“This is one critical area where your Excellencies can be of immense assistance to the council in our efforts to showcase Nigerian products to the international market.
“It is, therefore, my expectation that after this interaction, there will be a seamless exchange of information between the council and the various goods and services that Nigeria could trade with your countries,” Yakusak said.
He, however, expressed the council’s quest to facilitate small and medium enterprises’ acquisition of international certification to access non-oil market with premium pricing.
According to Yakusak, the NEPC initiated the Nigerian competitiveness project tagged ‘Go certification’.
“The programme is intended to checkmate the numerous cases of export rejects and to also ensure the maintenance of minimum food safety standard in line with international best practices.
“Presently, a total of 101 certifications have been issued to various SMEs exporters with NEPC bearing the entire cost of such certifications like HACCP, FDA, ISO 22000 and HALAL,” Yakusak said.
He further said that NEPC had initiated the establishment of export trade houses under a public private partnership arrangement to further enhance the visibility of made in Nigeria products, facilitate market access and increase market share.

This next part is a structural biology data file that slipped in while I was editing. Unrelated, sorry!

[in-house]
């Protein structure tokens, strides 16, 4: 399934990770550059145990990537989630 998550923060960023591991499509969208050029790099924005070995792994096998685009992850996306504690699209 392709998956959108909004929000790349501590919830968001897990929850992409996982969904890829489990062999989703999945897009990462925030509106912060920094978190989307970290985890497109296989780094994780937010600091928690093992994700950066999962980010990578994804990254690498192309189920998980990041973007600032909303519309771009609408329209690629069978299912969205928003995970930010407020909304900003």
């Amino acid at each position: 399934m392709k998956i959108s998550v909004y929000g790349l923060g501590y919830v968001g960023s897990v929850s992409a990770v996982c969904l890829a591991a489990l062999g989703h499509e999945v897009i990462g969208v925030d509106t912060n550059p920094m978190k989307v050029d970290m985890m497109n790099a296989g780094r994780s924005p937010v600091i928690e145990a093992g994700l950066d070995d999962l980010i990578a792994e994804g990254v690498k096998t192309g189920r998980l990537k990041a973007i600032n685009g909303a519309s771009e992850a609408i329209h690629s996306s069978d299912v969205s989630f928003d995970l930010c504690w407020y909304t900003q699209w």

The Minister of Industry, Trade and Investment, Otunba Adeniyi Adebayo, described NEPC’s initiative in promoting non-oil exports and increasing the market share as pro-active and urged other agencies under the ministry to emulate the action.
Represented by Mr Suleiman Audu, Director, Commodities and Export Department in the ministry, Adebayo said, “this is particularly looking at the evolving economy and the fact that we came out of the COVID-19 pandemic with all the challenges’’.
Similarly, the Minister of Foreign Affairs, Mr Geoffrey Onyeama, in his good will message, appreciated the initiative and assured of the ministry’s continued collaboration with NEPC in promoting non-oil exports.
“Trade is a great instrument of foreign policy.
So, there must continue to be an interplay of the political and the economic aspect which trade and investment represent.
“So, we provide a good platform for our missions abroad to represent Nigerian economic interests and for the headquarters here to mobilise the foreign missions in Nigeria for the progress of our economic policy,’’ he said.
Onyeama was represented by Mr Bolaji Akinremi, Director, Economic Trade and Investment in the Minsitry of Forein Affairs.
Speaking on behalf of the Ambassadors, Amb.
Salaudeen Abbas, Doyen of Diplomatic Corps in Nigeria, assured of the support of the international community to cooperate with Nigeria in boosting international trade relations.
“In my 14 years of being in Nigeria, this is very first time this kind of event is hosted and I am optimistic about the positive results it will attract.
“We are committed to seamless interactions that would promote the development and diversification of Nigeria’s export trade,” Abbas said.